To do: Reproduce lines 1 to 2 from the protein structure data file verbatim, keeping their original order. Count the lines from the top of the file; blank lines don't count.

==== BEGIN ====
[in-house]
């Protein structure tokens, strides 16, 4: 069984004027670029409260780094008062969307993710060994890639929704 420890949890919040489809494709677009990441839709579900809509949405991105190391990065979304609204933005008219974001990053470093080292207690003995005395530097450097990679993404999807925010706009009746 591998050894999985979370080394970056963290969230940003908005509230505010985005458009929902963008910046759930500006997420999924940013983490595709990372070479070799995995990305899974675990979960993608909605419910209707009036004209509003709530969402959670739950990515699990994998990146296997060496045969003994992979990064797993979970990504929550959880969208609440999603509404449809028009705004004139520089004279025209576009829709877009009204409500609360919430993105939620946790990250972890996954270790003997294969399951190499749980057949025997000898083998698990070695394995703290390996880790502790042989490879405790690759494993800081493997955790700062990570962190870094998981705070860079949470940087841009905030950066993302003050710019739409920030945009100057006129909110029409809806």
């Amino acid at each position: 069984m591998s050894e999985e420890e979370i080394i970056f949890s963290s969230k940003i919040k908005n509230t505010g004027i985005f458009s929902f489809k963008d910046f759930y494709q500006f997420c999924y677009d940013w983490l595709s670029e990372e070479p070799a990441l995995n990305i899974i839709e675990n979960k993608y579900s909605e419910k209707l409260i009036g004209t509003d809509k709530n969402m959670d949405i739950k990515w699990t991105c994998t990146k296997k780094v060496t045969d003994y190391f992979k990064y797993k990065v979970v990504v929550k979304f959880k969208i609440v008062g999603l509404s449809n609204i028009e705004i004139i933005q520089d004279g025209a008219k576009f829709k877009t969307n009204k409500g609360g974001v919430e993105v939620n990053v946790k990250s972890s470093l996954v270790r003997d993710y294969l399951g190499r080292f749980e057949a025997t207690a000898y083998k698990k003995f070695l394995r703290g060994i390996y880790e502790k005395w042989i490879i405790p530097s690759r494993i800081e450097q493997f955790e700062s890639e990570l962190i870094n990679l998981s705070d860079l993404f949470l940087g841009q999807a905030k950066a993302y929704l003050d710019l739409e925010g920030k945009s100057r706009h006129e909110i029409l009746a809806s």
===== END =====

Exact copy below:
[in-house]
């Protein structure tokens, strides 16, 4: 069984004027670029409260780094008062969307993710060994890639929704 420890949890919040489809494709677009990441839709579900809509949405991105190391990065979304609204933005008219974001990053470093080292207690003995005395530097450097990679993404999807925010706009009746 591998050894999985979370080394970056963290969230940003908005509230505010985005458009929902963008910046759930500006997420999924940013983490595709990372070479070799995995990305899974675990979960993608909605419910209707009036004209509003709530969402959670739950990515699990994998990146296997060496045969003994992979990064797993979970990504929550959880969208609440999603509404449809028009705004004139520089004279025209576009829709877009009204409500609360919430993105939620946790990250972890996954270790003997294969399951190499749980057949025997000898083998698990070695394995703290390996880790502790042989490879405790690759494993800081493997955790700062990570962190870094998981705070860079949470940087841009905030950066993302003050710019739409920030945009100057006129909110029409809806």